Is There Still a Place for Print Newsletters in Your Marketing Quiver?

This year marks 35 years since I walked across the stage at the University of Florida in Gainesville to receive my college diploma. Ironically, this is also the year that my daughter Natalie will walk across the stage to receive her college diploma from Georgia College University. Natalie has a double-major in mass communication and French and hopes to get a job as a radio DJ.

While I was thinking about these milestones this week, I also thought back to my first job out of college in 1985. I was hired by a publishing company in Ft. Lauderdale that created newsletters for banks and credit unions. I remember getting the call offering me the job and thinking, “What the heck is a newsletter anyway?”

I found out soon enough, spending the first 12 years of my professional career learning everything there is to know about how newsletters can be an effective marketing tool.

E-newsletters Overtake Print Newsletters

By the late 1990s, the explosion of the internet had most marketers rethinking traditional newsletters. Digital technology had made it easy to produce and distribute newsletters via email at a fraction of the cost of print.

With e-newsletters, there’s no postage, paper or ink. The only real production cost is creative, along with an internet connection that you already have and an e-newsletter management system like Constant Contact or Mailchimp. So it’s not too surprising that e-newsletters soon started proliferating while print newsletters became scarcer.

Of course, e-newsletters are commonplace now. In fact, when they hear the term “newsletter” today, most people think of something they receive in their in-box like you’re reading right now.

But what about print newsletters? Is there still a place for them in your marketing quiver? Absolutely, positively yes.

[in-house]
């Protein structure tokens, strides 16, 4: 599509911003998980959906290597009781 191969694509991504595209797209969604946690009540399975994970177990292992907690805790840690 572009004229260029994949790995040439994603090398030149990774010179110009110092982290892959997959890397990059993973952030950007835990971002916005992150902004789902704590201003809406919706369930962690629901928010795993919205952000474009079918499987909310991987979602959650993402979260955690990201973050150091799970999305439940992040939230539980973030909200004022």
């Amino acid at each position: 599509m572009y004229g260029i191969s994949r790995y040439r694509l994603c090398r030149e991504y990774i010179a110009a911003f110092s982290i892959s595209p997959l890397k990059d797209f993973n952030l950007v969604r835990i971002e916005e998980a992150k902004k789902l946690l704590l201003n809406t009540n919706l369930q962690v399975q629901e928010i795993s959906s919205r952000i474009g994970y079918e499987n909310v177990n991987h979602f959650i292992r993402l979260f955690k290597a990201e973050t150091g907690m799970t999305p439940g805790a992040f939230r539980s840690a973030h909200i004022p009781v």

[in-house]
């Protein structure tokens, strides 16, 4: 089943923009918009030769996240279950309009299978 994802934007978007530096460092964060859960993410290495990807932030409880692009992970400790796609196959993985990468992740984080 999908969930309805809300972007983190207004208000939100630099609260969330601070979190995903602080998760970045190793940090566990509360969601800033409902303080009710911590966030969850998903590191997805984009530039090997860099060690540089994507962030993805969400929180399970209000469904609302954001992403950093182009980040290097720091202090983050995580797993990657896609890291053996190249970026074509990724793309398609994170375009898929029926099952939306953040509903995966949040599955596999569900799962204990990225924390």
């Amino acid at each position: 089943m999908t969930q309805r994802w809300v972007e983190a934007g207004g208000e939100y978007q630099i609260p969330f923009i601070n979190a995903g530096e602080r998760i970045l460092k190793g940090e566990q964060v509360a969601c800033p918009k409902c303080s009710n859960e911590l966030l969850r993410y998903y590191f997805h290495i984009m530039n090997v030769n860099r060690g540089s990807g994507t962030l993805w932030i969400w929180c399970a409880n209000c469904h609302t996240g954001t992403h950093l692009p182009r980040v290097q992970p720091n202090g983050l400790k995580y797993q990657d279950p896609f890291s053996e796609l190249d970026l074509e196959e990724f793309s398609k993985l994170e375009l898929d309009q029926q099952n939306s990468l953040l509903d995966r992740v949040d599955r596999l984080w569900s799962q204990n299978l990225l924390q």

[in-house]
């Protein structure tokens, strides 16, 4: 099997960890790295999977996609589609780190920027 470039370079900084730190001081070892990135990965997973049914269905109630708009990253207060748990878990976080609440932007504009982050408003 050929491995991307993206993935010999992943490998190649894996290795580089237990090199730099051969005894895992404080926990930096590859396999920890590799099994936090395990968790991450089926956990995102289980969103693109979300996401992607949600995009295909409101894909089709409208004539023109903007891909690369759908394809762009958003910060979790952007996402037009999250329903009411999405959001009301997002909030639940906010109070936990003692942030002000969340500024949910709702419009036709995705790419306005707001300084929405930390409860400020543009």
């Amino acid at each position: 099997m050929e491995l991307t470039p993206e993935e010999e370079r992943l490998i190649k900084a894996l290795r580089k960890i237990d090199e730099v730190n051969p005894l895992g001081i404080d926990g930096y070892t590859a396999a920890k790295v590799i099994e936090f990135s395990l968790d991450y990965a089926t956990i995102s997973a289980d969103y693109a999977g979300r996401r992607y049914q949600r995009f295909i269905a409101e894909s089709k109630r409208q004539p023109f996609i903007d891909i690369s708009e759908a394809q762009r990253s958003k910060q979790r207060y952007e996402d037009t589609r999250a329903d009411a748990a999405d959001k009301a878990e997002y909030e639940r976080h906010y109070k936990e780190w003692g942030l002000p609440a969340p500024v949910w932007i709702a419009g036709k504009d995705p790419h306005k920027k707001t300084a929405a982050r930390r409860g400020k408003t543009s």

Email Overload

Think about it. Everybody today is bombarded with email and e-newsletters. Chances are there are several sitting in your in-box right now that you haven’t read yet, assuming you didn’t just delete them as soon as they came in.

Campaign Monitor performed comprehensive research to generate a bunch of email marketing benchmarks. According to their report Ultimate Email Marketing Benchmarks for 2020, the average open rate for e-newsletters across all industries is 17.8%.

This varies by industry, but on average, you can expect fewer than one out of five people who receive your e-newsletter to open and read it. Frankly, I’d be surprised if it’s that high for many of the e-newsletters I get.

I receive two or three e-newsletters that are exceptional, such as this one published by Michael Katz and this one published by Peter Bowerman. But other than these, I just hit delete on pretty much every other one I get. This includes the e-newsletter sent to me by my bank — which I won’t name but it starts “Bank of” and ends with the name of the country we live in.

So What About Print Newsletters?

Now think about the last time a print newsletter landed on your desk. Chances are, you don’t get nearly as many of these as you do e-newsletters so they’re probably much more likely to grab your attention.

A financial consultant I know mails out a simple, two-page print newsletter to his constituents two or three times a year — and he has for almost two decades. Why? Because people read it!

Does mailing a print newsletter to a couple thousand customers and prospects cost more than hitting the “send” button in the Constant Contact or Mailchimp platform? Sure it does. But as the consultant told me, cost is a relative concept. Whether it’s print or electronic, sending out a newsletter than nobody reads is very expensive.

I used to get a really nice print newsletter in the mail from a local financial advisor. It was well-written, well-designed and had lots of great content and I read every issue. Then they decided to save money by sending it out as an email PDF attachment — and I haven’t read an issue since.

E-newsletters Have Their Place, Too

I’m not suggesting that you shouldn’t send out an e-newsletter. After all, I send out this blog every month as an e-newsletter.

But I am suggesting that if it’s been awhile since you thought about publishing a print newsletter, maybe you should reconsider. Of course, budget is an issue — so is the size of your mailing list. If your list is fewer than 1,000 recipients, sending out a print newsletter might not be cost-efficient.

If your budget allows, the best solution is to send out both a print and electronic newsletter. This will double your exposure and the chance that your content gets read. This is a no-brainer if you’re producing a print newsletter already since it will cost little if anything to send it out electronically.

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